Australian wine is coming of age. In the past, the country's wines were big, bold, high-octane fruit bombs but they've evolved as producers seek out new, cooler regions.

New South Wales (NSW) displays a great diversity of wine styles. It is Australia's second-largest wine-producing state. In a country where the wine industry is dominated by large corporations, NSW is an anomaly, with family businesses accounting for more than 75 per cent of production.

Many of these producers are adopting new-age techniques, planting only what is suitable for the climate. Oak usage has been dialled back and there is a trend towards purity and elegance.

The McWilliam's estate was established in 1877 by Irish immigrant Samuel McWilliam, who planted vineyards in the Riverina region of NSW. The winery is now led by sixth-generation family member Scott McWilliam, who acknowledges he has big shoes to fill. A science geek at heart, McWilliam also believes that winemaking is an art.

"Wine is like a living organism and is always changing," he says.

That sentiment is reflected in the myriad styles of his wines. NSW has a diverse climate, from the warm, humid regions of the Hunter Valley, to the fertile plains of the Riverina and the mountainous areas. Today, it is the new cool-climate regions that are producing the most exciting wines. Here are a few that are worth looking out for.

 

 

 

McWilliam's Tumbarumba Chardonnay 2013

At the base of the Snowy Mountains, Tumbarumba is NSW's coolest wine-growing region. The vines here were planted in 1982 at altitudes ranging between 300 and 800 metres. Chardonnay and pinot noir account for more than 75 per cent of grape production. In the past, the fruit was destined for sparkling wine but, with climate change, the warmer weather has allowed the fruit to reach optimum ripeness for table wines. McWilliam predicts that in 20 years' time, Tumbarumba will be making the best chardonnay in Australia.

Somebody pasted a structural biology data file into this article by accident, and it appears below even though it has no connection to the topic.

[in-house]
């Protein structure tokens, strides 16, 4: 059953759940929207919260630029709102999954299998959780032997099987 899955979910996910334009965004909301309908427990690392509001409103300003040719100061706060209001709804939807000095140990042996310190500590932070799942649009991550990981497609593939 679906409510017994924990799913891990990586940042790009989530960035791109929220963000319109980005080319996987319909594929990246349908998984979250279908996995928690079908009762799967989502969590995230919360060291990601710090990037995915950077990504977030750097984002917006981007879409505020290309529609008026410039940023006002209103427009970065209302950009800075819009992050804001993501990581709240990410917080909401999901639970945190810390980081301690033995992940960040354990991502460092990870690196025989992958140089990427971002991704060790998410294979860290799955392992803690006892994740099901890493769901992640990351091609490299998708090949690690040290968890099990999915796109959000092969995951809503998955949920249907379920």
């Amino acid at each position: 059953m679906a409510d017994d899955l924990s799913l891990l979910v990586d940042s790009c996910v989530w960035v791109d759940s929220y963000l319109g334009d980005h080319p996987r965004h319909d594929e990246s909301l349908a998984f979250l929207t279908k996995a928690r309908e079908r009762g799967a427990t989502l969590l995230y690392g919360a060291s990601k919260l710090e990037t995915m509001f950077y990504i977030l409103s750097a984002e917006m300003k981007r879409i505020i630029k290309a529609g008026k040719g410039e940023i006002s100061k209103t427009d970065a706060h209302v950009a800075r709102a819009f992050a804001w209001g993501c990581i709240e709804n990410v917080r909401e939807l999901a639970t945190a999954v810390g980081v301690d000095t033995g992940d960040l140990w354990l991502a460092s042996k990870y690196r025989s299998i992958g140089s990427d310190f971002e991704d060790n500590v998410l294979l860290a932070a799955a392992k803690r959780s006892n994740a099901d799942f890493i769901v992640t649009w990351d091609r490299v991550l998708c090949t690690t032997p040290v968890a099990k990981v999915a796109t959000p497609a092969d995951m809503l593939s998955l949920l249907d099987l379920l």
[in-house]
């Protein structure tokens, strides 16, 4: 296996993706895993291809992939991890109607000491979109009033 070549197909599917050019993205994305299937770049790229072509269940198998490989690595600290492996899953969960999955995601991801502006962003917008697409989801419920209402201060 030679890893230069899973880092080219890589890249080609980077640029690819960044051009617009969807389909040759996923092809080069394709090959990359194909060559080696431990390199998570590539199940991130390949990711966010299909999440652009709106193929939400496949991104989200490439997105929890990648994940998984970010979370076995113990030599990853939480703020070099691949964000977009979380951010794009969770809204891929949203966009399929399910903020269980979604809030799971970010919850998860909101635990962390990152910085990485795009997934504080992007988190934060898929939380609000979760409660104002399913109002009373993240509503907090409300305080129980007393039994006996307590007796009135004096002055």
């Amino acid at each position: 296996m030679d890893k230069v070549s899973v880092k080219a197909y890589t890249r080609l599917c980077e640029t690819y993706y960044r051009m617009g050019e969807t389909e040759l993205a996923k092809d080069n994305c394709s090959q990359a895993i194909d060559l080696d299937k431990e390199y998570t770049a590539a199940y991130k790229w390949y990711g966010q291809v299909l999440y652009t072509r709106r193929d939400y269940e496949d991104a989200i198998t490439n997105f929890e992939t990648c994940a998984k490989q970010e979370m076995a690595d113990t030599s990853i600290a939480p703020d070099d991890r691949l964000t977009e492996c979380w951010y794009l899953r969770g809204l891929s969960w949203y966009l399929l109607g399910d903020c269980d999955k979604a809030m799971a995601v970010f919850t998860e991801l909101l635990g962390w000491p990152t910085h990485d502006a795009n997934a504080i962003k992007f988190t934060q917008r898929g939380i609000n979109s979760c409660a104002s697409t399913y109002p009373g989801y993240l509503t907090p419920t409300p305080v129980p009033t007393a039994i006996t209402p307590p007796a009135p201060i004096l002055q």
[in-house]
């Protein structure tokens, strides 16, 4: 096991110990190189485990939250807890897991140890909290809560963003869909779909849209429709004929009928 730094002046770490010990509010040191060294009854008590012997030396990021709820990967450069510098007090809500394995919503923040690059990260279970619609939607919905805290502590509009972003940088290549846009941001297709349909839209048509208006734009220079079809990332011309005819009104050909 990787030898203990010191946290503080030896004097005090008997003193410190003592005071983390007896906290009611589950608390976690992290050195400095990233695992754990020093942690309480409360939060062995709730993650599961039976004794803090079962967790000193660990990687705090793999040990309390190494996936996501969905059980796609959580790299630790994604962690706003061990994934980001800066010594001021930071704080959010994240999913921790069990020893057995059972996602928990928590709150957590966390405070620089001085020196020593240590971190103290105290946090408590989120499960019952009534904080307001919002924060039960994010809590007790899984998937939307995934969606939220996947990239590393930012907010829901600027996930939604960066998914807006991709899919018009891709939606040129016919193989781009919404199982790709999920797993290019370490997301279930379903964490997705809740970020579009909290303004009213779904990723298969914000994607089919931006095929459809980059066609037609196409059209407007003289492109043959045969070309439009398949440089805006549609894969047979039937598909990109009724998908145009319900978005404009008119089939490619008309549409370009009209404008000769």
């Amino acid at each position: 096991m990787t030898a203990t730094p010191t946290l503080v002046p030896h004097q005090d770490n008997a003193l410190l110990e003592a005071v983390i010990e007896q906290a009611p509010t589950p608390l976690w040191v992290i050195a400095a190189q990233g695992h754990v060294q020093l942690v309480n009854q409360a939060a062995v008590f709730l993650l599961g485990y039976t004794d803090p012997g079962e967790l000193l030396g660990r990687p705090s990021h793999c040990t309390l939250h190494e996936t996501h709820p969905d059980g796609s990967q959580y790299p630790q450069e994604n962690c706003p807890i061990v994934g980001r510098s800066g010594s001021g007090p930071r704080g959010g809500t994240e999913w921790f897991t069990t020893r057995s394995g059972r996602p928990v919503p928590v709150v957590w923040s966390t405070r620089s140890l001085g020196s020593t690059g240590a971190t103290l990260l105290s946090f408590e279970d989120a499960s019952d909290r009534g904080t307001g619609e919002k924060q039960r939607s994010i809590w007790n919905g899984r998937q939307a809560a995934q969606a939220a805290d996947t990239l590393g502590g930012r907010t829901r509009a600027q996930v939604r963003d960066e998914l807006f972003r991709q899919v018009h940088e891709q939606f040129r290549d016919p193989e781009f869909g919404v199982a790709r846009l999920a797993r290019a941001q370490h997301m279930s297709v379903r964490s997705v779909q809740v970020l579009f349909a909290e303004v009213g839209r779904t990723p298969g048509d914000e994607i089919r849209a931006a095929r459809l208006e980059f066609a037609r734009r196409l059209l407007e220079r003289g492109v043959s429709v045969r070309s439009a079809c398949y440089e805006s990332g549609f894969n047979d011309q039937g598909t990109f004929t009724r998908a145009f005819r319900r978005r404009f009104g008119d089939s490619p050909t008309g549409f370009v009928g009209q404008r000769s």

Restrained citrus, nutty, mineral notes. Elegant with steely acidity, intense citrus fruit, some creaminess and spicy tannins on the finish. HK$280

 

 

 

 

 

McWilliam's Canberra Syrah 2013

Over the past 10 years, Australia's capital, Canberra, has been receiving increasing attention for its wines. By 2013, there were an estimated 40 wineries in the region. It is best known for its cool-climate shiraz and shiraz/viognier blends.

Fresh black cherries, red fruit, and some floral notes with sprinklings of black pepper. Medium body, with crisp acidity, crunchy fruit and firm underlying tannins. Elegant and a good example of a cooler-style syrah; McWilliam's has labelled this wine syrah (as opposed to shiraz) to reflect the wine's more northern Rhone style. HK$280

 

 

 

 

 

 

McWilliam's Hilltops Shiraz 2013

The original vines were planted at the end of the 19th century by immigrants from the Dalmatian coast in Croatia. However, it is only post-1975 that the wine world began paying serious attention to the region.

Vibrant black fruit with spicy, peppery notes. Rich, full-bodied, with high fruit intensity and well-integrated oak tannins. Finishing quite long. HK$280

Wines available at Capstone Wines capstone-hk.com